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USB Problems

Yes, This Deserves its Own Section

USB has come a long way—with Mac, Windows 10, Android, and iOS, most things should be pretty much "plug and play." Well, sometimes only with the right dongles. But you get what we mean. 


No Output from the DAC

1. Make sure you’ve selected the DAC in BOTH System Preferences/Control Panel and your player software (Bitperfect, Amarra, Audirvana, Foobar, JRiver, etc…) Sometimes you’ll have to restart the player again, too.
 
2. Remember that a DAC with multiple inputs has to be set to the USB input. Believe it or not, some people miss the button on the front panel.
 
3. If the above doesn’t work, try a different USB cable or USB port. Yes. There are a ton of dead/crap cables out there. And dead USB ports.
 
4. If you’re still not hearing music, make sure you don’t have the volume turned all the way down on your player software.
 
5. Still no sound? Are you using an amp and headphones or speakers? The DAC won’t make sound by itself.
 

DAC Not Showing Up In Control Panel or System Preferences
 
If you’re using Windows:
 
1. Try a different USB cable, 2m or less in length, USB 2.0-rated, non-audiophile type. Seriously.
 
2. Try a different USB port. On some PCs, if you only have USB 3.0 ports, you may have to update the USB motherboard driver to ensure they are compatible with USB 2.0.
 
3. Try a different PC. If it works on that one, guess what? The problem is the other PC.
 
4. You may be having port power management problems. Try it with an externally powered USB hub. 
 
5, If you are not using Windows 10 with a non-Unison USB™ DAC, you may need Windows drivers. These are available at schiit.com/drivers 
 
If you're using a Mac:
 
1. Try a different USB cable, 2m or less in length, USB 2.0-rated, non-audiophile type.
 
2. Try a different USB port.
 
3. Try a different Mac or PC. If it works on that one, guess what? The problem is the other Mac.
 
4. You may be having port power management problems. Try it with an externally powered USB hub. 
 

Distorted Sound or Drop-Outs
 
1. Try a different USB cable. Long USB cables can be problematic. We recommend a USB cable of 2 meters or less in length. You can use long analog cables on all our DACs if you need to span a distance between DAC and amp.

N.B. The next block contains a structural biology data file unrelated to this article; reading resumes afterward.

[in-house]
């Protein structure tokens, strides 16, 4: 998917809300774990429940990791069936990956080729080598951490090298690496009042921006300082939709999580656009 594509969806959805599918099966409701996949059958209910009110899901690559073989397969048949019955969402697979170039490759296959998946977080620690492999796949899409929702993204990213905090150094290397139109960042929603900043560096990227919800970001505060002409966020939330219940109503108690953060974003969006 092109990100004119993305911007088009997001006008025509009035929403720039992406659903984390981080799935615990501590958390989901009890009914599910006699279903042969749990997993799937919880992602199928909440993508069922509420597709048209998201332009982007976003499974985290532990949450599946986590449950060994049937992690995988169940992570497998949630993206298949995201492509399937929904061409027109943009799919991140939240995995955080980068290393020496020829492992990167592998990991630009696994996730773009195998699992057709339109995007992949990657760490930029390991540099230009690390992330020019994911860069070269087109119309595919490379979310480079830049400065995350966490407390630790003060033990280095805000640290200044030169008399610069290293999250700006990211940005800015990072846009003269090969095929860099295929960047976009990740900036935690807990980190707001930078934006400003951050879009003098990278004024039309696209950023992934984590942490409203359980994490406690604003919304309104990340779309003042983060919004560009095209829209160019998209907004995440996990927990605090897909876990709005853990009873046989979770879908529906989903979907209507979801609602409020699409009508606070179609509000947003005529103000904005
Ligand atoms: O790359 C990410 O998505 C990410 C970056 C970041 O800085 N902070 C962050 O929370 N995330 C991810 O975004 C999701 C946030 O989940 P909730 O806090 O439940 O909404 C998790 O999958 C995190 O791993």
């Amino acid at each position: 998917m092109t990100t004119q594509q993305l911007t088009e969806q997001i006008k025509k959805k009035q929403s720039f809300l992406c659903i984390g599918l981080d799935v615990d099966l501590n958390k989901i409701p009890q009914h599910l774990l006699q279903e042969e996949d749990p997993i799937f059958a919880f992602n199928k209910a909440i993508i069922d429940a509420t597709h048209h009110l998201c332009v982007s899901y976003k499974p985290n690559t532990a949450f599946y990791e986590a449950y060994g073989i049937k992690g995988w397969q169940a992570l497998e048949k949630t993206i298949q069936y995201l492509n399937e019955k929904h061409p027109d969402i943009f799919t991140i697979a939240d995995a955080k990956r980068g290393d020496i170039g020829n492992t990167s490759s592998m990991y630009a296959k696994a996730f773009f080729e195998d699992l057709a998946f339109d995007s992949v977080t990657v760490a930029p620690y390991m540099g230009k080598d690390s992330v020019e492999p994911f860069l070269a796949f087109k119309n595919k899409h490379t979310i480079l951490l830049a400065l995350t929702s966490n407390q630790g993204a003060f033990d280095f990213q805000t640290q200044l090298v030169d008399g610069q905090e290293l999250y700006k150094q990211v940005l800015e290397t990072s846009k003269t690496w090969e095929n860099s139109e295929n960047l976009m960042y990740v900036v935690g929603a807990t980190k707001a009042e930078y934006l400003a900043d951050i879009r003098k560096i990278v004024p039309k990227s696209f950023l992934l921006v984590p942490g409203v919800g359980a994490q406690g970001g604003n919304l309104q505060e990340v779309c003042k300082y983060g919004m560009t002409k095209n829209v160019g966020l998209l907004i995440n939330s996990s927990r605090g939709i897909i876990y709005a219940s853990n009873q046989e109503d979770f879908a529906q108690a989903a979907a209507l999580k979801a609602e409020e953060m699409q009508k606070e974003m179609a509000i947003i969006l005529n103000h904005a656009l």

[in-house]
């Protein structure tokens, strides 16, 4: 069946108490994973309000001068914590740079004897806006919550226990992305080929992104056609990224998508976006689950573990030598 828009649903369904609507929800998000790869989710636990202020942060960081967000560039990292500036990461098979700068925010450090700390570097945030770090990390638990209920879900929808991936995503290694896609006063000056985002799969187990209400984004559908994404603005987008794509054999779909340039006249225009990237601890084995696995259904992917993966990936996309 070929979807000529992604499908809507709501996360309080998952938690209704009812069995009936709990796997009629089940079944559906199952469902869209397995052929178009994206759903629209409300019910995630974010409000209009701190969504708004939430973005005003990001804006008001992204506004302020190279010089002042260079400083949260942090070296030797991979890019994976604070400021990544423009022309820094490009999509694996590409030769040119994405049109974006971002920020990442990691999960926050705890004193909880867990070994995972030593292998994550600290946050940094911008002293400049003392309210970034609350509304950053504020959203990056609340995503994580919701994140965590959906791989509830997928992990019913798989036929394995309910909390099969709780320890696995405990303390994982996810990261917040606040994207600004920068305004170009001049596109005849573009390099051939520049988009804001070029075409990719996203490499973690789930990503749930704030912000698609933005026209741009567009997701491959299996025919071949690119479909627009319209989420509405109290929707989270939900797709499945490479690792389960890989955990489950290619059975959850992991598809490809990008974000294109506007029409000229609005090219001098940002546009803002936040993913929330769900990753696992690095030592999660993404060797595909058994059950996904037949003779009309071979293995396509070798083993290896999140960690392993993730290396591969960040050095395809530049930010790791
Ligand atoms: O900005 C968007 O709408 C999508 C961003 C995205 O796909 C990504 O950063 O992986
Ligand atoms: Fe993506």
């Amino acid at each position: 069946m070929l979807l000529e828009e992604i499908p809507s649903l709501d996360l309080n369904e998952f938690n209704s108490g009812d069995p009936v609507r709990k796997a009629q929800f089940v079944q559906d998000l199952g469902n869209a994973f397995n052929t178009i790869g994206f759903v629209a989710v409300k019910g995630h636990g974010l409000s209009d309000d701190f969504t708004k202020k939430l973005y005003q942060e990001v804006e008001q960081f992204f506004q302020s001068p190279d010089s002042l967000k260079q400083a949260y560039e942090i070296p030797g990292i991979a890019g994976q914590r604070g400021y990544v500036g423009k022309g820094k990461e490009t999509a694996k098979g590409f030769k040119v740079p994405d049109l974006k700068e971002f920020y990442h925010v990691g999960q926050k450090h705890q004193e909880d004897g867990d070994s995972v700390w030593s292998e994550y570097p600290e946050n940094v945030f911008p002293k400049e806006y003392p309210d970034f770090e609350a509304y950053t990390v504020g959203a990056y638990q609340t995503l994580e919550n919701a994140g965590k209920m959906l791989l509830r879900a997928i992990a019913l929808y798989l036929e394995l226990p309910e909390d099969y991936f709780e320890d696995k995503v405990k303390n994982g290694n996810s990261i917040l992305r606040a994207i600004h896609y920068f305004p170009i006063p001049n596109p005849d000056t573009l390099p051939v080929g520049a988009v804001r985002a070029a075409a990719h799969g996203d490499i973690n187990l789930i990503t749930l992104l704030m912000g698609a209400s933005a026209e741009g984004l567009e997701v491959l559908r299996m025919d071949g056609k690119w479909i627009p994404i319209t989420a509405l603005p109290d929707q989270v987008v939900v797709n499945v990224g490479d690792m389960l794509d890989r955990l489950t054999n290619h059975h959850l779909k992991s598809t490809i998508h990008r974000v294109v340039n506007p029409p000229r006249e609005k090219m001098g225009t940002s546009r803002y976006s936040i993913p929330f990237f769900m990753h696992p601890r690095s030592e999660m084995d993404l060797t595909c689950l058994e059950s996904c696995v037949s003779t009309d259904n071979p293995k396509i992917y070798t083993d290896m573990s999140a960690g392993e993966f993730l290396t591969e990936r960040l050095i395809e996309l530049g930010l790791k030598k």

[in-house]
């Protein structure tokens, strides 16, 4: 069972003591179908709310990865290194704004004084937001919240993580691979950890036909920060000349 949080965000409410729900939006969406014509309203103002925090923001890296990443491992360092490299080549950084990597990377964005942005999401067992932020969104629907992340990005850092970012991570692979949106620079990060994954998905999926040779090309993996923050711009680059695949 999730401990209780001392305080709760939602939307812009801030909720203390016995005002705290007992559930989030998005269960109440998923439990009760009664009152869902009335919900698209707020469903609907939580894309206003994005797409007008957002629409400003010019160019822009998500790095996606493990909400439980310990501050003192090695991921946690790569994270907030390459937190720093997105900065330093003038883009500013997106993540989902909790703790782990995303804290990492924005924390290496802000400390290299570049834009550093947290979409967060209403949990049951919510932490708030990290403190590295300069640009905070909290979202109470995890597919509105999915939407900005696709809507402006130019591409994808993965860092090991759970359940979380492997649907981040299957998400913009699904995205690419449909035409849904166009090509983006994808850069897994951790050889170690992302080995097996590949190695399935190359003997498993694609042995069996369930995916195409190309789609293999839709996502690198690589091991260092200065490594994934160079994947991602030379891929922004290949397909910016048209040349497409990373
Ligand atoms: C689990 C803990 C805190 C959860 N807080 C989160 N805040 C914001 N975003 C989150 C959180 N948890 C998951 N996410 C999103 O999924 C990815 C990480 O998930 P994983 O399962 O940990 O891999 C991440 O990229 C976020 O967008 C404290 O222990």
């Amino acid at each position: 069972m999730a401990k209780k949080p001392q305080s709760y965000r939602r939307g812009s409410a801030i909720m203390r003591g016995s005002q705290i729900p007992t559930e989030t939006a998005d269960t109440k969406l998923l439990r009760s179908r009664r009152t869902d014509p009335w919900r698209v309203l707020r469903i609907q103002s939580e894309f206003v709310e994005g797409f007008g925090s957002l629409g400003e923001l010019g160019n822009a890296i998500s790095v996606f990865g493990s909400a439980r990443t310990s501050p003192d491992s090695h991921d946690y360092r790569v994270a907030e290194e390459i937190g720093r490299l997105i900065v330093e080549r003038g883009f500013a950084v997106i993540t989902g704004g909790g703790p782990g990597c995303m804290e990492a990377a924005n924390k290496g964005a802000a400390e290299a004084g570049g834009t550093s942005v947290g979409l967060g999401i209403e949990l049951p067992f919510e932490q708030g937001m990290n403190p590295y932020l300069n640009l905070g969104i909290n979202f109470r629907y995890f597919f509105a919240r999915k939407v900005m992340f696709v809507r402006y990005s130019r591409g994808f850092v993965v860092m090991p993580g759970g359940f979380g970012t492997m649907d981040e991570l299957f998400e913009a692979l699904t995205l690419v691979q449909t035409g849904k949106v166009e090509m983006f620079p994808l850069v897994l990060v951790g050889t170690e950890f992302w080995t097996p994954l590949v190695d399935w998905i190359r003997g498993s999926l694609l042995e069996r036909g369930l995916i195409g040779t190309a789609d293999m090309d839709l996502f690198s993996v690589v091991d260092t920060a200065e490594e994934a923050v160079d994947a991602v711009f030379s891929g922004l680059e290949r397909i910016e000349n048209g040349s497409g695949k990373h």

2. Throw away that hand-made, pure-silver, lambswool-insulated USB cable. Audiophile USB cables can be problematic. Yes, we know, you spent ten billion dollars on it. Well, that’s cool and all, but in our testing, many audiophile brands are not capable of USB 2.0 transmission rates. Get a short, true USB 2.0-rated cable from Belkin (or our PYST cable, which is tested at USB 2.0 speed.)
 
3. Some USB ports have strange power management behavior. If you have power management options that include things like "Power Saver" mode, the USB port may not provide enough power to the DAC when the computer comes out of sleep mode. 
 
4. Some anti-malware and anti-virus software may interact with Windows UAC2 USB audio interface and cause audible problems such as dropouts, pops, and glitches. Consider disabling such software and using the standard Windows Security options in Windows 10, including Firewall and Defender options if needed, since these are engineered specifically to work with all Windows drivers and capabilities
 
5. Consider a new computer. Some computers are so old they don't support USB 2.0 (yes, really), and some OSes are so old they don't work well with modern products. Windows 10 is best for a Windows machine, and is required for Unison USB. For Macs, you're looking at 10.7 and above for non-Unison USB DACs, and 10.10 and above for Unison USB DACs.
 

DAC Not Recognized/Disconnecting

1. You may have a low-power USB port. In their quest to save us from excess USB power consumption, Windows and MacOS can cause problems by selectively suspending operation and/or having only low power available from the USB port. 
 
2. On PCs and Macs, you may be able to eliminate it by disabling port power management. See here:
https://www.windowscentral.com/how-prevent-windows-10-turning-usb-devices and https://support.apple.com/en-gb/HT204032
 
3. For all devices, a definitive solution is to use an externally powered USB 2.0 hub and insert it between your computer and your DAC. This provides power that an underpowered USB port cannot.